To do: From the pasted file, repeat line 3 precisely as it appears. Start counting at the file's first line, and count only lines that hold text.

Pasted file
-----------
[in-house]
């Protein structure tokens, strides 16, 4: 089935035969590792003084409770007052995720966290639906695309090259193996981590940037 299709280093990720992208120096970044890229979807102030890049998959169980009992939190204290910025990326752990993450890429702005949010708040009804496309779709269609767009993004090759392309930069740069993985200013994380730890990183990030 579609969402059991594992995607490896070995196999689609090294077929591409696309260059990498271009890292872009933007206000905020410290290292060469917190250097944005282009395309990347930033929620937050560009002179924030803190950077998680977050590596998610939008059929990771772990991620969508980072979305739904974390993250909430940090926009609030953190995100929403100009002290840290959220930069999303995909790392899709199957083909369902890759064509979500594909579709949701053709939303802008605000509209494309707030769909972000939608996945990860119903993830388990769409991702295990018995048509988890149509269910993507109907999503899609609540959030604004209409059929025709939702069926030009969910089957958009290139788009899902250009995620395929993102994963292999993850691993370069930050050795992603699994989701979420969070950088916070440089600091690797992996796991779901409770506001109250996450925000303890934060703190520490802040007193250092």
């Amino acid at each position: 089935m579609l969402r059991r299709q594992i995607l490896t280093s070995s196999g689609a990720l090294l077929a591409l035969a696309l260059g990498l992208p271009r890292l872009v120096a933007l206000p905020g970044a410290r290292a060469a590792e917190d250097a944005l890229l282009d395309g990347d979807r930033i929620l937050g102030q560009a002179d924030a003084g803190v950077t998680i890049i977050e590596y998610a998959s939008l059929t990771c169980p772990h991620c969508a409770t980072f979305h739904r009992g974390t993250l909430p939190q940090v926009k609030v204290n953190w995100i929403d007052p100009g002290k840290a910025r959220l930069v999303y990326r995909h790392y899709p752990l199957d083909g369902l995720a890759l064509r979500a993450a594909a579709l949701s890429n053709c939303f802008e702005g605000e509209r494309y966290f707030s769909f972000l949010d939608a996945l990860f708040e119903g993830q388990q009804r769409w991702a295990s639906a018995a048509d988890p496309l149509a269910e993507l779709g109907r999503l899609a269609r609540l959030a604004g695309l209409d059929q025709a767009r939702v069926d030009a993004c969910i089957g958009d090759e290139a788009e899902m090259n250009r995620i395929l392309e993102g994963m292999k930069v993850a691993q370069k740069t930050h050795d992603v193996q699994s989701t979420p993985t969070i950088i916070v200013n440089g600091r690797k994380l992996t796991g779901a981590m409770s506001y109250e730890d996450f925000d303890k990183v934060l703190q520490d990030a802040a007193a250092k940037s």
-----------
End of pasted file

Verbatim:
């Amino acid at each position: 089935m579609l969402r059991r299709q594992i995607l490896t280093s070995s196999g689609a990720l090294l077929a591409l035969a696309l260059g990498l992208p271009r890292l872009v120096a933007l206000p905020g970044a410290r290292a060469a590792e917190d250097a944005l890229l282009d395309g990347d979807r930033i929620l937050g102030q560009a002179d924030a003084g803190v950077t998680i890049i977050e590596y998610a998959s939008l059929t990771c169980p772990h991620c969508a409770t980072f979305h739904r009992g974390t993250l909430p939190q940090v926009k609030v204290n953190w995100i929403d007052p100009g002290k840290a910025r959220l930069v999303y990326r995909h790392y899709p752990l199957d083909g369902l995720a890759l064509r979500a993450a594909a579709l949701s890429n053709c939303f802008e702005g605000e509209r494309y966290f707030s769909f972000l949010d939608a996945l990860f708040e119903g993830q388990q009804r769409w991702a295990s639906a018995a048509d988890p496309l149509a269910e993507l779709g109907r999503l899609a269609r609540l959030a604004g695309l209409d059929q025709a767009r939702v069926d030009a993004c969910i089957g958009d090759e290139a788009e899902m090259n250009r995620i395929l392309e993102g994963m292999k930069v993850a691993q370069k740069t930050h050795d992603v193996q699994s989701t979420p993985t969070i950088i916070v200013n440089g600091r690797k994380l992996t796991g779901a981590m409770s506001y109250e730890d996450f925000d303890k990183v934060l703190q520490d990030a802040a007193a250092k940037s």